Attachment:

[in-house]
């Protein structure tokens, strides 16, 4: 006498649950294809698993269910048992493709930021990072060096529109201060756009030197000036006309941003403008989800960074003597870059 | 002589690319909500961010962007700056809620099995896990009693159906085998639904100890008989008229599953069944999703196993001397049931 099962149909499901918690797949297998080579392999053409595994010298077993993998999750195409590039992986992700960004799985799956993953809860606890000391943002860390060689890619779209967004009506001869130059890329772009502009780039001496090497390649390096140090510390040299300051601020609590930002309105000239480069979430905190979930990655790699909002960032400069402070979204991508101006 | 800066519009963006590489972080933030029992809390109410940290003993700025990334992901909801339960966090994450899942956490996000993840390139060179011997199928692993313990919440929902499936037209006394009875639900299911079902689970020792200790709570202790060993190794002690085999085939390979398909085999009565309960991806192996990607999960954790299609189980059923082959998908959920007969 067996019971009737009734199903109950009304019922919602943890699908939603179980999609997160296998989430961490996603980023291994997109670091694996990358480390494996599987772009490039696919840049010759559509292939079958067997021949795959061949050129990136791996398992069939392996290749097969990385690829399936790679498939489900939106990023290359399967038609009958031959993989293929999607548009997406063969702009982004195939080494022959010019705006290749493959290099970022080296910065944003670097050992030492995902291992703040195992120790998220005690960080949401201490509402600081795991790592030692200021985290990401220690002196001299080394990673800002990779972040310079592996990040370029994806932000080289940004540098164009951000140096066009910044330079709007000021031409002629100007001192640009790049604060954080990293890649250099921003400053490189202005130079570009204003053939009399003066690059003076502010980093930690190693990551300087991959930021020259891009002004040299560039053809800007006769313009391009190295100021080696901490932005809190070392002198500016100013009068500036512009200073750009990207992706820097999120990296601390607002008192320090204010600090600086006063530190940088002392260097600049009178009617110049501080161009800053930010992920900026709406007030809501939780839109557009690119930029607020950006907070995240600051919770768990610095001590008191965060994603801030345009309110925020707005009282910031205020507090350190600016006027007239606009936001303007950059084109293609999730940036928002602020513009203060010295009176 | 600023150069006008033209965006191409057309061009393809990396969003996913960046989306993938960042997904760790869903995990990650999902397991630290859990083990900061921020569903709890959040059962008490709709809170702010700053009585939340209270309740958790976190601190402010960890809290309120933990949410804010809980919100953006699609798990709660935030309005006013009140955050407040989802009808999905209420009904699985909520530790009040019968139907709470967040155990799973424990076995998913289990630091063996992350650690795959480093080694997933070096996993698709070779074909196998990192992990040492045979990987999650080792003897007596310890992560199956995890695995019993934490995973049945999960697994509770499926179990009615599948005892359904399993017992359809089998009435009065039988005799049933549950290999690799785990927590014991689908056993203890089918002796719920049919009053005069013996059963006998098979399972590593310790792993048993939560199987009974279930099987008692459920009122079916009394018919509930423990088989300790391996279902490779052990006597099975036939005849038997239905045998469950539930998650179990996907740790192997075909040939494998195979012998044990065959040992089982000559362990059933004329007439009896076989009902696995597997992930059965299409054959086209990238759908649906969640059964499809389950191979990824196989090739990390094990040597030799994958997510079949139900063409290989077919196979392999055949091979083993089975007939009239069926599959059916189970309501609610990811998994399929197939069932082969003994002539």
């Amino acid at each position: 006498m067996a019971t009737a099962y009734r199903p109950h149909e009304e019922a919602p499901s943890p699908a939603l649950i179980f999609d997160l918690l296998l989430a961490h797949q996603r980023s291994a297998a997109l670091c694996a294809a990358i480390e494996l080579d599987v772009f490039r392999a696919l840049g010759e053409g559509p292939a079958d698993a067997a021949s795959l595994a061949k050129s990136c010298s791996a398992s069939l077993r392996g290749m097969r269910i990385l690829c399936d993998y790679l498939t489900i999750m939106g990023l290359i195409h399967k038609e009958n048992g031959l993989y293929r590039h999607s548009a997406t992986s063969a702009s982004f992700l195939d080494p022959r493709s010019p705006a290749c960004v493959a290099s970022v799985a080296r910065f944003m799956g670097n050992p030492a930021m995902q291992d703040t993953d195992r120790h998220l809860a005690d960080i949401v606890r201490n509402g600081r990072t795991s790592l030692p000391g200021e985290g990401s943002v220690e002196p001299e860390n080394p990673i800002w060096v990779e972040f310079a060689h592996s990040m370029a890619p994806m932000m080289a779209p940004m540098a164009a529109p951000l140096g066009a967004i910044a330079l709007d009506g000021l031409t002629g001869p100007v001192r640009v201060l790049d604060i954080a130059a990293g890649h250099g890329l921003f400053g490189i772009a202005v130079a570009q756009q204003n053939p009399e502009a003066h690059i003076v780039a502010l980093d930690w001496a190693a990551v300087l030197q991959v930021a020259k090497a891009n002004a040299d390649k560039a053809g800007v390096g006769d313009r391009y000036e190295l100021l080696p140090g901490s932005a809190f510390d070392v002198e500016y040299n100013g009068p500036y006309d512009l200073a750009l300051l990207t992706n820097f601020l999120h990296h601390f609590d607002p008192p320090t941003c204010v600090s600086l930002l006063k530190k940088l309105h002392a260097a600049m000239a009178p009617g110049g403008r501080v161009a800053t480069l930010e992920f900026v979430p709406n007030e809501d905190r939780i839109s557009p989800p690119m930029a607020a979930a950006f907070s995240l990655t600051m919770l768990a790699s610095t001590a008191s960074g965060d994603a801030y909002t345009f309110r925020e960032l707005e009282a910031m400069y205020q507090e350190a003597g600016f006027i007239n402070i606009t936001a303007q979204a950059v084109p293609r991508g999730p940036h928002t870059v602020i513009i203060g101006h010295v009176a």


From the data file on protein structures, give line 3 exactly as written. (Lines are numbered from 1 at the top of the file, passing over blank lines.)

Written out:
């Amino acid at each position: 006498m067996a019971t009737a099962y009734r199903p109950h149909e009304e019922a919602p499901s943890p699908a939603l649950i179980f999609d997160l918690l296998l989430a961490h797949q996603r980023s291994a297998a997109l670091c694996a294809a990358i480390e494996l080579d599987v772009f490039r392999a696919l840049g010759e053409g559509p292939a079958d698993a067997a021949s795959l595994a061949k050129s990136c010298s791996a398992s069939l077993r392996g290749m097969r269910i990385l690829c399936d993998y790679l498939t489900i999750m939106g990023l290359i195409h399967k038609e009958n048992g031959l993989y293929r590039h999607s548009a997406t992986s063969a702009s982004f992700l195939d080494p022959r493709s010019p705006a290749c960004v493959a290099s970022v799985a080296r910065f944003m799956g670097n050992p030492a930021m995902q291992d703040t993953d195992r120790h998220l809860a005690d960080i949401v606890r201490n509402g600081r990072t795991s790592l030692p000391g200021e985290g990401s943002v220690e002196p001299e860390n080394p990673i800002w060096v990779e972040f310079a060689h592996s990040m370029a890619p994806m932000m080289a779209p940004m540098a164009a529109p951000l140096g066009a967004i910044a330079l709007d009506g000021l031409t002629g001869p100007v001192r640009v201060l790049d604060i954080a130059a990293g890649h250099g890329l921003f400053g490189i772009a202005v130079a570009q756009q204003n053939p009399e502009a003066h690059i003076v780039a502010l980093d930690w001496a190693a990551v300087l030197q991959v930021a020259k090497a891009n002004a040299d390649k560039a053809g800007v390096g006769d313009r391009y000036e190295l100021l080696p140090g901490s932005a809190f510390d070392v002198e500016y040299n100013g009068p500036y006309d512009l200073a750009l300051l990207t992706n820097f601020l999120h990296h601390f609590d607002p008192p320090t941003c204010v600090s600086l930002l006063k530190k940088l309105h002392a260097a600049m000239a009178p009617g110049g403008r501080v161009a800053t480069l930010e992920f900026v979430p709406n007030e809501d905190r939780i839109s557009p989800p690119m930029a607020a979930a950006f907070s995240l990655t600051m919770l768990a790699s610095t001590a008191s960074g965060d994603a801030y909002t345009f309110r925020e960032l707005e009282a910031m400069y205020q507090e350190a003597g600016f006027i007239n402070i606009t936001a303007q979204a950059v084109p293609r991508g999730p940036h928002t870059v602020i513009i203060g101006h010295v009176a």